New Braunfels Herald Zeitung, October 26, 1983, Page 30

New Braunfels Herald Zeitung

October 26, 1983

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Issue date: Wednesday, October 26, 1983

Pages available: 84

Previous edition: Tuesday, October 25, 1983

Next edition: Thursday, October 27, 1983

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Publication name: New Braunfels Herald Zeitung

Location: New Braunfels, Texas

Pages available: 349,178

Years available: 1952 - 2013

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All text in the New Braunfels Herald Zeitung October 26, 1983, Page 30.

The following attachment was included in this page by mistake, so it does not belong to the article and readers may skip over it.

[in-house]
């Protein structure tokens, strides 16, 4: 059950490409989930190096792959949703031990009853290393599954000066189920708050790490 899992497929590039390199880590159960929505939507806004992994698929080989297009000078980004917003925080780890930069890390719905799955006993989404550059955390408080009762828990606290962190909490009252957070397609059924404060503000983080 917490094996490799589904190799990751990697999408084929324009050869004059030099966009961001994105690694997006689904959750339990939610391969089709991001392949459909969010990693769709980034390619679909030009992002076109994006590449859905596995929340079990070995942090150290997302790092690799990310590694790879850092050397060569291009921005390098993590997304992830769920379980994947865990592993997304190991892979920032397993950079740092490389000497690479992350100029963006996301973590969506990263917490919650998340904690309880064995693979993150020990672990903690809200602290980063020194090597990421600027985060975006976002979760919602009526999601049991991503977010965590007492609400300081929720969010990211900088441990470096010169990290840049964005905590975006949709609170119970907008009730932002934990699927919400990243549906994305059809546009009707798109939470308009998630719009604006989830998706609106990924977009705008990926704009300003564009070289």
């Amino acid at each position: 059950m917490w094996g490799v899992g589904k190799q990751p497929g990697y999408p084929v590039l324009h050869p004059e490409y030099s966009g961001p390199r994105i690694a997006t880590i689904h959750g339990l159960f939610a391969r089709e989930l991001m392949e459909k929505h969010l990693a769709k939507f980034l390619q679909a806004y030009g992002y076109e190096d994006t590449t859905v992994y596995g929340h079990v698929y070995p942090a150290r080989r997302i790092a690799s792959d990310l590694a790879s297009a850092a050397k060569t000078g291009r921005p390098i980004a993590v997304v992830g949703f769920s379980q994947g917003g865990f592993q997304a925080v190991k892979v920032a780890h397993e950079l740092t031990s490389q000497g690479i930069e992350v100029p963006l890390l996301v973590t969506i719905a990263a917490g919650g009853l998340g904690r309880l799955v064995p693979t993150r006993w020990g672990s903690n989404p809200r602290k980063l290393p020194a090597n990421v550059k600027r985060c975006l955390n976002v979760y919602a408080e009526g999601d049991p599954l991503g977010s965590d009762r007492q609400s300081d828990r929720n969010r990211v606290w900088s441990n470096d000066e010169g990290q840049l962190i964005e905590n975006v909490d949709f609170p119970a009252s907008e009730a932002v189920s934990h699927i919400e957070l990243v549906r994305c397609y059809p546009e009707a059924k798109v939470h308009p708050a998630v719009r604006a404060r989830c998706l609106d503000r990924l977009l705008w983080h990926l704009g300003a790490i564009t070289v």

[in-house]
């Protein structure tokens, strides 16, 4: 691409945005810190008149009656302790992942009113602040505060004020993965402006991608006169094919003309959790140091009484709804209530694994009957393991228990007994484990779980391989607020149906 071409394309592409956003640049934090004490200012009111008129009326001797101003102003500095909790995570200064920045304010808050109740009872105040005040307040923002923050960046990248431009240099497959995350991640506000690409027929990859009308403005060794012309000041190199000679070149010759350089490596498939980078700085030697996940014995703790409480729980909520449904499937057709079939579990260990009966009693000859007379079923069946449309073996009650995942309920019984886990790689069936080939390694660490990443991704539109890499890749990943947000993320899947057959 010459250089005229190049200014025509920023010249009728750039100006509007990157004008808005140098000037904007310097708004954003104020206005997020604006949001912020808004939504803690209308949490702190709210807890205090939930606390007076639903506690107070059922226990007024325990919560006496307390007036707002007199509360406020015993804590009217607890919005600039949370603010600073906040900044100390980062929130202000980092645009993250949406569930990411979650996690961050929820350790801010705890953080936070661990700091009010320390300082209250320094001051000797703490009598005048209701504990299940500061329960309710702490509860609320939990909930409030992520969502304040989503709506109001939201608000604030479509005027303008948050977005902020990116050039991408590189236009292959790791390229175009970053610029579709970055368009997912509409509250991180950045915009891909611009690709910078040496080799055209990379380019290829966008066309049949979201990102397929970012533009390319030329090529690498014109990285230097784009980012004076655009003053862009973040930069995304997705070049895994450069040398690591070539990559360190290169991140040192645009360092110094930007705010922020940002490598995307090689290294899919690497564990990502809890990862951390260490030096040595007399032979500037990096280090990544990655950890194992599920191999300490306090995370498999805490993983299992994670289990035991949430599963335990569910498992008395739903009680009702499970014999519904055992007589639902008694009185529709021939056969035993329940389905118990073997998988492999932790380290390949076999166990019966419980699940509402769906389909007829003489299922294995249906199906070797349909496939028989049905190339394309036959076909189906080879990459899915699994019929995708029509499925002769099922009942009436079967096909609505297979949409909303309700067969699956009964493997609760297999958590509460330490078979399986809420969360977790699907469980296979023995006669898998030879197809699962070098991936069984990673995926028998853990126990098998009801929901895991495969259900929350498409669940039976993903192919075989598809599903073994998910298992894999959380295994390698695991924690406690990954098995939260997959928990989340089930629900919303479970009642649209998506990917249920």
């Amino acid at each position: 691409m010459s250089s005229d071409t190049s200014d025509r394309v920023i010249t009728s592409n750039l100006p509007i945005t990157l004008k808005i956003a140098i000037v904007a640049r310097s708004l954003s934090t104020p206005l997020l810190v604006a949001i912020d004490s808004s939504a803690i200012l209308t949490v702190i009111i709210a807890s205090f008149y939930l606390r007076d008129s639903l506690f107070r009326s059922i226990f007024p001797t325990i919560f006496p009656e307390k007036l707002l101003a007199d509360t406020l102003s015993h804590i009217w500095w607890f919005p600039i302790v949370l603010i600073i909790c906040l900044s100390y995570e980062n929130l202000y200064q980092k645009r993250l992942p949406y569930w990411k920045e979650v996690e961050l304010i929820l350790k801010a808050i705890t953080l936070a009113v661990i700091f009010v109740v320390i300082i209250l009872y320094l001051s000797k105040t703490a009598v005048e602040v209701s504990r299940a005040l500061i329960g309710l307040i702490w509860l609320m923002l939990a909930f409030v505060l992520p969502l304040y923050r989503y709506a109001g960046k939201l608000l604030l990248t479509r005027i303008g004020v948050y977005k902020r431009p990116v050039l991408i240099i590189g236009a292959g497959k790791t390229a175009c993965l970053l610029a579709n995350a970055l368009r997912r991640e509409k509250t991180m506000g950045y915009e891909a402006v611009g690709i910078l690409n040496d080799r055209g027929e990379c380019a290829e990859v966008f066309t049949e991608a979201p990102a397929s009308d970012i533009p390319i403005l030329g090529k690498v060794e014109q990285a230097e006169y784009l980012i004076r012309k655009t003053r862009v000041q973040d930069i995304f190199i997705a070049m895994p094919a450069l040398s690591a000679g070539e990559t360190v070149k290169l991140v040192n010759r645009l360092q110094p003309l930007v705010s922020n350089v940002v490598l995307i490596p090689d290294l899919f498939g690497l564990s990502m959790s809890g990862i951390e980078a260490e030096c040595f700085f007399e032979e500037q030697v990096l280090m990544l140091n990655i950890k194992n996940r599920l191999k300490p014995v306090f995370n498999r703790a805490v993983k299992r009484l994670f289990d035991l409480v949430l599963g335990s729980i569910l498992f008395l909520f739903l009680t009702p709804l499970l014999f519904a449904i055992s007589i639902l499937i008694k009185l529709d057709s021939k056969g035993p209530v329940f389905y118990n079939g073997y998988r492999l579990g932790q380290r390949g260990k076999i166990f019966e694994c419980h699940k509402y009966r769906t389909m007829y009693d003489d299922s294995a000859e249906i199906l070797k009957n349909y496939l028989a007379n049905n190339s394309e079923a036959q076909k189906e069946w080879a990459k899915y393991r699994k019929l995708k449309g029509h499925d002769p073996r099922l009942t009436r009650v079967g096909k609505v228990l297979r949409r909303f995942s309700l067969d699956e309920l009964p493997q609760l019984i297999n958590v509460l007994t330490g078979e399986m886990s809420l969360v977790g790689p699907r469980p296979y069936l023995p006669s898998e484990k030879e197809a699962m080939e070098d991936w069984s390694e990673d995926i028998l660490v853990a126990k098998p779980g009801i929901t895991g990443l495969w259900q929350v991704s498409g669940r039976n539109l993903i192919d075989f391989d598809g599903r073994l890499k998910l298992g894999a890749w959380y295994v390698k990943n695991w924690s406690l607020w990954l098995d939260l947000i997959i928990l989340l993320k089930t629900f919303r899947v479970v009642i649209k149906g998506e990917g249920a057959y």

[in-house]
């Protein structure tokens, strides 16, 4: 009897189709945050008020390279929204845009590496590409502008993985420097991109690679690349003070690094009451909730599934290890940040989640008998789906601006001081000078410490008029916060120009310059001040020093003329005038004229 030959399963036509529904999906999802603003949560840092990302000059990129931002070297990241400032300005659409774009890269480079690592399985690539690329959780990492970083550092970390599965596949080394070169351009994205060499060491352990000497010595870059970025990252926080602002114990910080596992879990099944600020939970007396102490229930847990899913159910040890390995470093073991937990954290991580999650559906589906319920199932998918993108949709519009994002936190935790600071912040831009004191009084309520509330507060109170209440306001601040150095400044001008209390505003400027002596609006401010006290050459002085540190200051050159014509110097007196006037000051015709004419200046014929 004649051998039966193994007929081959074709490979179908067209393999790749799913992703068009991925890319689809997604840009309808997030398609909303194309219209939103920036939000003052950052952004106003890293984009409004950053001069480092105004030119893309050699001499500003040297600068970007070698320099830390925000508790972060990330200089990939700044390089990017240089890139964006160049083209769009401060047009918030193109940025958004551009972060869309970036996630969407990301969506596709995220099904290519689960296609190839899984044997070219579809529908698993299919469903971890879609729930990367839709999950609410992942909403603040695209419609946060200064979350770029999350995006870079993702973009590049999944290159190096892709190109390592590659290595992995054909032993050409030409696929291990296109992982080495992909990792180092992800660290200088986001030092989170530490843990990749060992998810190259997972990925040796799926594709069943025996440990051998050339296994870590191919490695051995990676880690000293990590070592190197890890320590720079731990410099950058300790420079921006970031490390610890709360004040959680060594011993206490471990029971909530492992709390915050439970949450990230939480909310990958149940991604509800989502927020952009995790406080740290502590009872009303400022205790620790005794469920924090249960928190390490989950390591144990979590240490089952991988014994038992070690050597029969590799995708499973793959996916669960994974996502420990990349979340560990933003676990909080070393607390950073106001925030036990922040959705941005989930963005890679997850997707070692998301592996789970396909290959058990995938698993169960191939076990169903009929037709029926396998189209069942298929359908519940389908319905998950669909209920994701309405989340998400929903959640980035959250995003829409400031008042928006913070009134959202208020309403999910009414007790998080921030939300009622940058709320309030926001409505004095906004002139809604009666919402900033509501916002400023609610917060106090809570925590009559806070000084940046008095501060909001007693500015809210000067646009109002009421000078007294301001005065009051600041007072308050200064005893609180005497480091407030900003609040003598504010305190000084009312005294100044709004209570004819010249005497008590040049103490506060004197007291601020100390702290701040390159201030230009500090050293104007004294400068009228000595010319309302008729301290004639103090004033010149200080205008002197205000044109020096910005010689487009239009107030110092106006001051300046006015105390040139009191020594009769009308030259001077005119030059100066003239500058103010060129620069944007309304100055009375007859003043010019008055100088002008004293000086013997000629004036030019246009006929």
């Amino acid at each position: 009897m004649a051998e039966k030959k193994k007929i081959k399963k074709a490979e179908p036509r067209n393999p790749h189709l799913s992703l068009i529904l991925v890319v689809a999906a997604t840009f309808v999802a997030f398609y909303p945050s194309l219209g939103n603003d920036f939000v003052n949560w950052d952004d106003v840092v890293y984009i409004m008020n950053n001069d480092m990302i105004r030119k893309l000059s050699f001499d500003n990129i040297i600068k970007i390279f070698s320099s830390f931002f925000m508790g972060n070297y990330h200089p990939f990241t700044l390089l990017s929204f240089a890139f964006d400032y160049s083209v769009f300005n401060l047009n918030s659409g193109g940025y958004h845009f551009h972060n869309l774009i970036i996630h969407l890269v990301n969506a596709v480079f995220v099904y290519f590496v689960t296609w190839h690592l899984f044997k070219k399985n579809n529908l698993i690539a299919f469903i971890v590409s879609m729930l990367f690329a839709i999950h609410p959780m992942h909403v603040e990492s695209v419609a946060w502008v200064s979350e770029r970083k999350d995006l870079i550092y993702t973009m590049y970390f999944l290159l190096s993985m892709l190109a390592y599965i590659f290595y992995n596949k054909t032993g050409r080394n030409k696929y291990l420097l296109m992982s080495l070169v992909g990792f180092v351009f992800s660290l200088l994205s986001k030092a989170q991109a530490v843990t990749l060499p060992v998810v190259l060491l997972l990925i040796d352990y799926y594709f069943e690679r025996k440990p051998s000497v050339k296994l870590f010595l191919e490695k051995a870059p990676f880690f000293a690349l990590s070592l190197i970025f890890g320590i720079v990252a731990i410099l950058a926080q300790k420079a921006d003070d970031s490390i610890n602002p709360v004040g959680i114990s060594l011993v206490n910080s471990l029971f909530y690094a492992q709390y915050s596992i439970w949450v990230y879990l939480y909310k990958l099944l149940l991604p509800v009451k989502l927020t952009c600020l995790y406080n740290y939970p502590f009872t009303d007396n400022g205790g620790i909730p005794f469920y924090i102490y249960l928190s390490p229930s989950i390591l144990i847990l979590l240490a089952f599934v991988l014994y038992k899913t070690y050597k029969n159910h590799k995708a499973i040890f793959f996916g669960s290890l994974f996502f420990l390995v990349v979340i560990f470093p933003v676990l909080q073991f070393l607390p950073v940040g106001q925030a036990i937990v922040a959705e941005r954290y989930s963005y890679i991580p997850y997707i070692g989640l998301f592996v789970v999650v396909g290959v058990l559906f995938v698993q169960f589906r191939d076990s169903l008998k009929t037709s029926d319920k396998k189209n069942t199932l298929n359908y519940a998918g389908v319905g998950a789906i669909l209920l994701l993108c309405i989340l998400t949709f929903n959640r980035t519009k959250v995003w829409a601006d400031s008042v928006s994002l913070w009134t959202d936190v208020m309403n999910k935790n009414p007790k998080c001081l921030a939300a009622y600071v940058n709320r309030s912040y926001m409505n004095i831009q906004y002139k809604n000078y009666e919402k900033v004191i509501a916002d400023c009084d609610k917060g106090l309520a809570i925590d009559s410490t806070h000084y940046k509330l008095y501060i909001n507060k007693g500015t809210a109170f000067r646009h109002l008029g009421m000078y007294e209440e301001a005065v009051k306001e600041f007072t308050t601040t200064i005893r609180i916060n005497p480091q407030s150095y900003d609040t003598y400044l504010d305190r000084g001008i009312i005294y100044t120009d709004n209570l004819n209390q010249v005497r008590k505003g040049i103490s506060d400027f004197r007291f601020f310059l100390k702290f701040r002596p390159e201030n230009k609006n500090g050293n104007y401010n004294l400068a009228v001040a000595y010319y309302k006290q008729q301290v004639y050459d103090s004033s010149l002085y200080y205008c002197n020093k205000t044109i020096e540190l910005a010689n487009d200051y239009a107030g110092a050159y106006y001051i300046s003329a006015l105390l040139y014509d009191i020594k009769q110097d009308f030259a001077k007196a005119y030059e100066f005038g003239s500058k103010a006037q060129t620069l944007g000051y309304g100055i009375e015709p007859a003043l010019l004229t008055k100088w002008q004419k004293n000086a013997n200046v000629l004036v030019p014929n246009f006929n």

New Braunfels Herald Zeitung (Newspaper) - October 26, 1983, New Braunfels, Texas tC New Braunfels Herald-Ze/funy Wednesday, October 26,1983 Frost can spur prussic poison By W.L SCHUMANN County Agent Frost will be hitting Comal County before long, and this could lead to prussic acdd poisoning in livestock grazing certain pasture grasses and forage. Although many plants contain the toxic material that causes poisoning, those causing the highest mortality in livestock when grazing after they have bsen frozen and wilted are Johnson and Sudan grasses and sorghum or hybrids of these. lbs most dangerous time as far as the grazing of these plants is concerned is following frost when the plant material begins to wilt, livestock should not be allowed access to the wilted material until it has dried completely. This usatty takes three to four days of good sunlight. New plant growth usually becomes nontoxic and can be grazed within IO days to two weeks following a rain. As far as prussic add poisoning is concerned, the poison acts rapidly and can kill animals within minutes. In most acute cases, animals become affected within 18*15 minutes after eating toxic material and can die in two to three mintues. Symptoms may include a brief period of stimulatin followed by depression and paralysis. Signs of colic may be present. Stuper (loss of sensibility), difficult breathing and frequent convulsions may result. Death is caused by suffocation since oxygen remains in the blood and not exchanged to the tissues. This also causes the blood to appear bright red. To prevent prussic add poisoning in livestock follow these steps: 1) Allow plaid material affected by frost to dry thoroughly before grazing. This may require a week or more of good sunlight. 2) Feed animals hay or a supplement before turning them in on plaids that may contain prussic acid. Animals that are not hungry will not be affected as seriously by toxic material since their intake will be limited. 3) Remove all animals from the pasture if one in the herd shows any sign of poisoning. NBISD ICT chapter installs officers lbs Wow Braunfels High School ICT Chapter of the Vocational Industrial Clubs of America held its officers’ installation and members’ initiation Ort. lf. The ceremony, held in the First Federal Savings and Loan the following officers: Gerald Lers, president; Cordis Lee, vicepresident; John Turner, treasurer; Angela Platt, secretary; Darrin Cook, reporter; and Reagan Ratahnrd, sergeant'of* The club has 26 student members who are cooperative education students in the Industrial Cooperative Training class. The V1CA club is qxmaored by Cheryl Pink, I.C.T. coor-d I n a t o r . Doherty attends seminar Dr. Michael A. Doherty of New Braunfels attended a continuing education seminar    for veterinarians the weekend of Oct. 1-2 in The program condoled af eight hours of tthrstfiff1 at aa    “Equine Reproduction Workshop” at Texas Tech University’s horse haras, sr three hours of education ta small County agent 4) Call a veterinarian immediately lf an animal appears to be poisoned. An antidote to treat affected animals is highly efficient if given early. Ibis product is available from veterinarians. 5) Have suspect plant material checked by the Texas Veterinary Medical Diagnostic Laboratories at College Station or Amarillo. Local veterinarians will be happy to submit samples for you. The overall key to prevent prussic add poisoning in livestock is to be aware of plant materials that may cause poisoning and then to keep cattle from grazing such plants until a safe period has passed. Reduce garden disease problems Gardeners can help hold down future plant disease problems by practicing some simple preventive maintenance this fall. Plant disease organisms usually hibernate over winter in infected plant parts such as leaves, stems, and rotted or dried up fruits. Remove this infested plant material from flower beds or garden to help reduce next year’s disease problem. Remove infected leaves and fruits from plants and rake them up. Prune stems back below the infection site. When pruning, cut back branches six or more inches before the last sign of infection. Use a disinfectant dip for the pruning instrument such as a ten percent solution of household bleach to avoid mechanical spread of Fall plowing can follow this cleanup- Deep burial of plant residues is one method of disease control that has been used successfully by farmers for many years. Diseases can’t be completely eliminated by clean-up practices, but a gardener who cleans up his garden in the fall will have fewer disease problems next year. 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